IT Center Blog

Threat Hunting – Tracking Down Threats

December 19th, 2022 | by
Illustration of a laptop with a magnifying glass. The magnifying glass makes security incidents visible.

Threat Hunters uncover security risks before they are detected by the system.

Source: Own illustration

After sneaking into a network, attackers can remain undetected for months, collecting data, searching for sensitive material, or acquiring credentials. They can then use this information to roam around the IT infrastructure, to observe it and to snatch even more data. The more data is tapped, the more severe the consequences of the attack may be. To identify such attacks as early as possible, a good defence strategy is essential. An important part of such a strategy is so-called Threat Hunting.

What is Threat Hunting?

Threat Hunting is a proactive method of strengthening IT security. It involves scanning the network and IT infrastructure for potential threats. This method is designed to find deeply hidden threats in an IT environment.

How does Threat Hunting Work?

Threat Hunting differs from traditional approaches in that it is on the one hand designed to be preventive, and on the other hand is characterized by manual activities. These can be complemented by automated techniques and security tools as well. Threat Hunting initially assumes that the system has already been infected by intruders. Based on this assumption, the Threat Hunter then looks for suspicious behaviour. Threat Hunters use three different approaches.

First, the hypothesis-based investigation evaluates information about recent cyberattacks and techniques from the Internet. Using this information, the Threat Hunter then checks whether the behaviours described there can also be found in their IT environment.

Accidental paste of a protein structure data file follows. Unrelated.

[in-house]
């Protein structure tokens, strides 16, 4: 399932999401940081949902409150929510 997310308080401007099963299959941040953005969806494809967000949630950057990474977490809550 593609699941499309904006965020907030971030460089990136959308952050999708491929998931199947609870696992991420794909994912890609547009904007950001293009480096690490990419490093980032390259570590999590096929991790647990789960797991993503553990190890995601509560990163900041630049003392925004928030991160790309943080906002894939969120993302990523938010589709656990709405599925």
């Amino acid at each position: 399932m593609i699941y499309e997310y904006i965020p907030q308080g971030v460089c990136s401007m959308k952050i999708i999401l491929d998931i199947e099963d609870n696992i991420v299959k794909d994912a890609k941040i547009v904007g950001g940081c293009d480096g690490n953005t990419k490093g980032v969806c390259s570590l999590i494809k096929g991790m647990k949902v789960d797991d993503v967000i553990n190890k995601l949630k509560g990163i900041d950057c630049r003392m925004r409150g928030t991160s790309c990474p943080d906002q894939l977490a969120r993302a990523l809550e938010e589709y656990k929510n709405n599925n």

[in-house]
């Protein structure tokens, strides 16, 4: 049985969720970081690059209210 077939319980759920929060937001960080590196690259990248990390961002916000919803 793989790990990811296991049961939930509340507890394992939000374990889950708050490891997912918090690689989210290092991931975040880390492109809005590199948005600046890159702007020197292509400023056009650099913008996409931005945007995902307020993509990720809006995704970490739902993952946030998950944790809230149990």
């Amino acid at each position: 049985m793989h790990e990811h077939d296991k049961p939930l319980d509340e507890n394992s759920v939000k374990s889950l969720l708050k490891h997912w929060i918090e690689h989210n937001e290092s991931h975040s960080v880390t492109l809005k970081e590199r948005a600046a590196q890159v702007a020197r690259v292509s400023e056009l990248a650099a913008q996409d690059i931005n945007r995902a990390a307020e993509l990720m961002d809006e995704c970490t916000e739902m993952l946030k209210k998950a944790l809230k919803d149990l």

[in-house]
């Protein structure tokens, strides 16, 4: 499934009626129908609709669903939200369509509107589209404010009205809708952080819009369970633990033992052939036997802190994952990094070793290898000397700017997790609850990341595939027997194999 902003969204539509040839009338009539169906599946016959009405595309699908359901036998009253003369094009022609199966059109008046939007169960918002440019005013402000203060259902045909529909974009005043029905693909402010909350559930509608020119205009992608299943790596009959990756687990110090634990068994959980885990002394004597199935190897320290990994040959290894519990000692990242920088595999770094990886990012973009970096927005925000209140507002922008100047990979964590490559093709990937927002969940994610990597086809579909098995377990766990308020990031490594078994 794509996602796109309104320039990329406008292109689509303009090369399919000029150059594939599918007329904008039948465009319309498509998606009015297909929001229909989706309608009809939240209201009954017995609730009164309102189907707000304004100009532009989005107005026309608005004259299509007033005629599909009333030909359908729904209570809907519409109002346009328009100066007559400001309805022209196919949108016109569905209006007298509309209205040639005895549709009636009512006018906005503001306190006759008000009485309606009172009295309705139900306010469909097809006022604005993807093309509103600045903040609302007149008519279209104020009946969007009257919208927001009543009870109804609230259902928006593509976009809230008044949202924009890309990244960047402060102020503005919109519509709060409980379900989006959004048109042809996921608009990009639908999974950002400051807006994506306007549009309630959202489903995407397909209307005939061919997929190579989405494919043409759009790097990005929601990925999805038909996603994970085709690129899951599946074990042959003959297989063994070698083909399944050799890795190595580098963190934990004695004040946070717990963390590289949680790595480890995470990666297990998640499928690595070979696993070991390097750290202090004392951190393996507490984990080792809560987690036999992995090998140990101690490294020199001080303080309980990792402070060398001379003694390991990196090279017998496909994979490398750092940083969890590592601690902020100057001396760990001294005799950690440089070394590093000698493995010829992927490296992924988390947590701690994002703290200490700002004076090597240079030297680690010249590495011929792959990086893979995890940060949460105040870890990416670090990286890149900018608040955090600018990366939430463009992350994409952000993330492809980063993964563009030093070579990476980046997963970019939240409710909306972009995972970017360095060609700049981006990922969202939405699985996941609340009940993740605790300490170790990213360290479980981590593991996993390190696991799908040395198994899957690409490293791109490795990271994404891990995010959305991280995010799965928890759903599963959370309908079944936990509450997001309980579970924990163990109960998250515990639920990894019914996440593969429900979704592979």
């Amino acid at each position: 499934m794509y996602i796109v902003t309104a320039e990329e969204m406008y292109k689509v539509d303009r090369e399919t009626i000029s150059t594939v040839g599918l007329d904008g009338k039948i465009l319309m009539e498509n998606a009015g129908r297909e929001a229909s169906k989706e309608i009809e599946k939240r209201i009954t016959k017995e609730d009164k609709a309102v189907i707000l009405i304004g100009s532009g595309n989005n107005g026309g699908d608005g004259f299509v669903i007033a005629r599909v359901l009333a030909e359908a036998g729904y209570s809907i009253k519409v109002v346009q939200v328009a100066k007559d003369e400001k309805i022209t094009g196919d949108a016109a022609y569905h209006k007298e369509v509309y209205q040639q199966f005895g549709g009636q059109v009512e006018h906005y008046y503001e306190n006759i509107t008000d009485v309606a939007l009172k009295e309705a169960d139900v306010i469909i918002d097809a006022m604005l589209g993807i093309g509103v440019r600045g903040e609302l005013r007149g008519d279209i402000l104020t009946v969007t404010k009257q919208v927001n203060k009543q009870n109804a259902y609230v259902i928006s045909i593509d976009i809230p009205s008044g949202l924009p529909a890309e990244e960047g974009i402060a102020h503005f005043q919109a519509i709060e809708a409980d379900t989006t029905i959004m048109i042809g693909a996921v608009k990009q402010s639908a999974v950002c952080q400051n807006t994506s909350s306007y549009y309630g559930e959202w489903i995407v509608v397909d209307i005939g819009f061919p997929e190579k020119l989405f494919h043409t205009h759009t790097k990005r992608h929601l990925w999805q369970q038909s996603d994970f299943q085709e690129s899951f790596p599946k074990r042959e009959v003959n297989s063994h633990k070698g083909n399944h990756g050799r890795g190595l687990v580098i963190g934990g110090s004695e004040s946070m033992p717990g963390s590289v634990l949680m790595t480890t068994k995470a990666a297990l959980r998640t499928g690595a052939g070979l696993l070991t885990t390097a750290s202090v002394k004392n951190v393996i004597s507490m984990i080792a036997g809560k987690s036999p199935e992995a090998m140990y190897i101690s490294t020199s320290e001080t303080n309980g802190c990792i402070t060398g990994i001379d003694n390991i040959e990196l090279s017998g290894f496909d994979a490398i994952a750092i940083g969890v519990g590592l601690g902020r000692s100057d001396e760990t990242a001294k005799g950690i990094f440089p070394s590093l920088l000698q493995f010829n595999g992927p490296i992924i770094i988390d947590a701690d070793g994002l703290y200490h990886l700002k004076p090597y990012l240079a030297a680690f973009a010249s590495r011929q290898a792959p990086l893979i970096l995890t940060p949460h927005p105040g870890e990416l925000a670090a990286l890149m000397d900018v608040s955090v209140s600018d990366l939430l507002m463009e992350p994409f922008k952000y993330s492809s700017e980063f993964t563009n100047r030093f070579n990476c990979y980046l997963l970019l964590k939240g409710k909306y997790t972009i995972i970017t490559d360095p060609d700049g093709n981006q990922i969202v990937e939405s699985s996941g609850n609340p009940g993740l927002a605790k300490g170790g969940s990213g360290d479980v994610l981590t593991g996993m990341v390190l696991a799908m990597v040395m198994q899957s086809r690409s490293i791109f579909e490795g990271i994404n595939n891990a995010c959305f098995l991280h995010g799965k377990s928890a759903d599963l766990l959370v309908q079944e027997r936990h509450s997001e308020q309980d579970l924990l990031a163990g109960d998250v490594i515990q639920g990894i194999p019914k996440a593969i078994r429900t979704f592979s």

Another method is to investigate based on known indicators of compromise (IOC) and indicators of attack (IOA). IOC and IOA are characteristics and data that indicate that a system has been compromised or that an attack is in progress. Threat Hunters can also use these characteristics and data to find potentially stealthy attacks or malicious activity already underway.

In a third approach, threat hunting is supported by Big Data technologies and machine learning. During Threat Hunting, large volumes of data are systematically examined for anomalies and deviant behaviours. These anomalies can then be examined in more detail by the Threat Hunter.

What are the Benefits of Threat Hunting?

Most security incidents and attacks are discovered far too late. It is not uncommon for cyber criminals to penetrate systems completely unnoticed. They initially behave discreetly, observe, and make only small changes in order to avoid triggering an alarm and to remain undetected for as long as possible. They can then prepare their attack in complete tranquillity, for example by making changes to user profiles and their access authorizations. The attacker then becomes an insider threat. Since she/he uses legitimate credentials and access rights, the security mechanisms usually still do not trigger an alarm.

Threat Hunters bring a human element to IT security to complement the automated systems. Ideally, the Threat Hunter is a security analyst who is intimately familiar with internal operations. Thanks to their knowledge of internal processes, users and your behaviour, this Threat Hunter may be able to spot certain inconsistencies faster than an automated security system. They do so by looking for hidden malware and unusual changes, and by looking for suspicious patterns of activity that might be missed by an automated security system. This can significantly reduce the time required for threat detection, investigation, and remediation in certain cases.

In some cases, attacks can be identified through Threat Hunting before they could actually take place and cause any damage. Some threats can be detected without specific security events being present. As a result, problems can be resolved more quickly, and the consequences of security events can be significantly minimized. Afterwards, the knowledge gained from Threat Hunting can be used to optimize automated detection systems to detect similar events even earlier in the future.

Want to learn more about IT security, cyberattacks and security strategies? You can find all our blog posts about cybersecurity under the tag IT Security.


Responsible for the content of this article is Stéphanie Bauens.

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